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July 31, 2023

Defining Mis- and Disinformation: A New Toolkit for Educators

This new AFT-sponsored toolkit is based on extensive conversations with educators, parents and experts in mis- and disinformation.

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Over the past decade, the growth of social media platforms and websites has profoundly impacted our society and schools. One of the key challenges is the pervasive spread of misinformation and disinformation, a phenomenon we encounter across our daily lives that has repercussions far beyond the screen.

We've had to discern between misinformation and disinformation and navigate the complex world of social media algorithms that can inadvertently amplify our attempts to rectify or ridicule false information. This has necessitated a sharp learning curve for all of us, particularly in fact-checking and verifying narratives presented in viral posts.

In recent years, our schools have witnessed firsthand the damaging effects of this digital dilemma. From falsified images to fabricated rumors propagated on platforms, disinformation has fostered an environment of bullying and harm. Our educators and school members have rallied to address this issue, urging lawmakers to pressure social media companies to alter their algorithms that often give momentum to damaging information and target kids.

The consequences of misinformation are not limited to education or political discourse. As AFT’s health professionals on the frontline of the COVID-19 pandemic can attest, the spread of false information can impact life-and-death decisions, often resulting in preventable hospitalizations. Other times, disinformation is designed to inflict reputational harm and to bully.

We need to try to hold social media companies accountable—pressing them to tackle design issues that can lead to unintended consequences and thereby limit the spread of harmful content—but it is imperative that the rest of us be equipped with the skills to identify and tackle disinformation online and offline; the ability to navigate fact from fiction responsibly is becoming increasingly important. That starts with educators and our students. States like New Jersey are pioneering these efforts by making media literacy part of their high school curricula. We are encouraging others to do the same—developing curricula that address these issues, and empowering students to actively participate in our democracy.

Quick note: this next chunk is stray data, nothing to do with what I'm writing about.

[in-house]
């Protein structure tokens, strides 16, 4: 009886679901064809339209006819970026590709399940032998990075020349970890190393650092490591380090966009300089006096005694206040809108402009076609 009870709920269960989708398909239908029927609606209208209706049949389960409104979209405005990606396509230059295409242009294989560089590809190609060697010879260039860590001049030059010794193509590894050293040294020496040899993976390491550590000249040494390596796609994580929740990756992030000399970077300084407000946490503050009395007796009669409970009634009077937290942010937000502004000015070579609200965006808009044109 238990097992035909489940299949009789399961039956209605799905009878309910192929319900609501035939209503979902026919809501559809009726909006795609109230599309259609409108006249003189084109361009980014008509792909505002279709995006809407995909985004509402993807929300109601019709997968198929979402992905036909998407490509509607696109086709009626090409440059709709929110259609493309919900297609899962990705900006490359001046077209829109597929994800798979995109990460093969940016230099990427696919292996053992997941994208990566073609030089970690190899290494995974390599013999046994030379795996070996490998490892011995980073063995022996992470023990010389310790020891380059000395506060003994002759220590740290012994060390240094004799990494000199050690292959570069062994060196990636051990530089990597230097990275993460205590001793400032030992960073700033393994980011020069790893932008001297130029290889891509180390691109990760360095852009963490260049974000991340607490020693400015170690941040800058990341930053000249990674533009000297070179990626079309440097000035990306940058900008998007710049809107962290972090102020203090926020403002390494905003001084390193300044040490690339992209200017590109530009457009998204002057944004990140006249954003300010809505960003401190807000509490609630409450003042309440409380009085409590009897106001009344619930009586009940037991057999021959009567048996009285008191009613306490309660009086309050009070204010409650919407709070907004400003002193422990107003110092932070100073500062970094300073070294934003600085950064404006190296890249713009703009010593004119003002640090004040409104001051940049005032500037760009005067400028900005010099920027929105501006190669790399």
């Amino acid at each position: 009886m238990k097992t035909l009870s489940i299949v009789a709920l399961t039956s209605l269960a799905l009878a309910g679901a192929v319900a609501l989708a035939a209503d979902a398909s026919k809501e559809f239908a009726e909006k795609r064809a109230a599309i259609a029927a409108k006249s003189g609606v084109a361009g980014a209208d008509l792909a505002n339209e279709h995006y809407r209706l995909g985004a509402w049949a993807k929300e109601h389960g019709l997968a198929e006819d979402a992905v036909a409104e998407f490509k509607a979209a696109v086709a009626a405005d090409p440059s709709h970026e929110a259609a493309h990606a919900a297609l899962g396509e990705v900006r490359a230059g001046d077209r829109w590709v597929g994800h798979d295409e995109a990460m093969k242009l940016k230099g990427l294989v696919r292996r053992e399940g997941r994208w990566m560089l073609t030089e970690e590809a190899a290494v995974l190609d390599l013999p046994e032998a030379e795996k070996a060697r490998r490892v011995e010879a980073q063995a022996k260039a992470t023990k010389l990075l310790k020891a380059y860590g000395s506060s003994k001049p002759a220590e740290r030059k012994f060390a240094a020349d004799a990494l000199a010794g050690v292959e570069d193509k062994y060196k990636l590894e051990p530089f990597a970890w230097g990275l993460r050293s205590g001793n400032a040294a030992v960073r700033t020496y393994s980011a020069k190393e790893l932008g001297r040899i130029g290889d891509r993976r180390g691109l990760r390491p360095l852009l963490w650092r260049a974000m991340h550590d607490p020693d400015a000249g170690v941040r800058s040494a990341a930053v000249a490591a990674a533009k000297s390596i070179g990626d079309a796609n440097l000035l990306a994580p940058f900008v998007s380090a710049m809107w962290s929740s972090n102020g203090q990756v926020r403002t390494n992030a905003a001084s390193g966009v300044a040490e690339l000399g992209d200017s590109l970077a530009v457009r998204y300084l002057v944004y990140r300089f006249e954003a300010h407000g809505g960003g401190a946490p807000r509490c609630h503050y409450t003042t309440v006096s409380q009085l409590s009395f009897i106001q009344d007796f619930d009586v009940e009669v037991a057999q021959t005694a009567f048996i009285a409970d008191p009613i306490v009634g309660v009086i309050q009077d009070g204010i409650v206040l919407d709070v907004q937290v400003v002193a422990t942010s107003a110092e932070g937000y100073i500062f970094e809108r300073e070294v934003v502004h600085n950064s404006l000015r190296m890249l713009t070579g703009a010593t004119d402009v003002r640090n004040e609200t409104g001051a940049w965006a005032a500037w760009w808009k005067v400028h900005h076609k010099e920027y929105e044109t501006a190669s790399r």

This new AFT-sponsored toolkit, What Is Mis- and Disinformation? An AFT Toolkit for Teaching and Instilling Critical-Thinking Skills, is based on extensive conversations with educators, parents and experts in mis- and disinformation. Educators spanning red and blue across the country—in Connecticut, Indiana, Massachusetts, Minnesota, New York, Ohio, Pennsylvania, Texas and West Virginia—have created invaluable resources and lesson plans. All the contributors observed what was happening around the country and wanted to help.

This is only the beginning. We are immensely proud of their work, and we envision this as the start of a wider effort to equip educators with the tools necessary to instill critical-thinking skills in their students so they can better navigate this increasingly interconnected world.

Defining Mis- and Disinformation: A New Toolkit for Educators

This free toolkit is based on extensive conversations with educators, parents and experts in mis- and disinformation.

 

Randi Weingarten

RANDI WEINGARTEN is president of the 1.7 million-member American Federation of Teachers, AFL-CIO, which represents teachers; paraprofessionals and school-related personnel; higher education faculty and staff; nurses and other healthcare professionals; local, state and federal government employees; and early childhood educators. The AFT champions fairness; democracy; economic opportunity; and high-quality public education, healthcare and public services for students, their families and communities. The AFT and its members advance these principles through community engagement, organizing, collective bargaining and political activism, and especially through members’ work.

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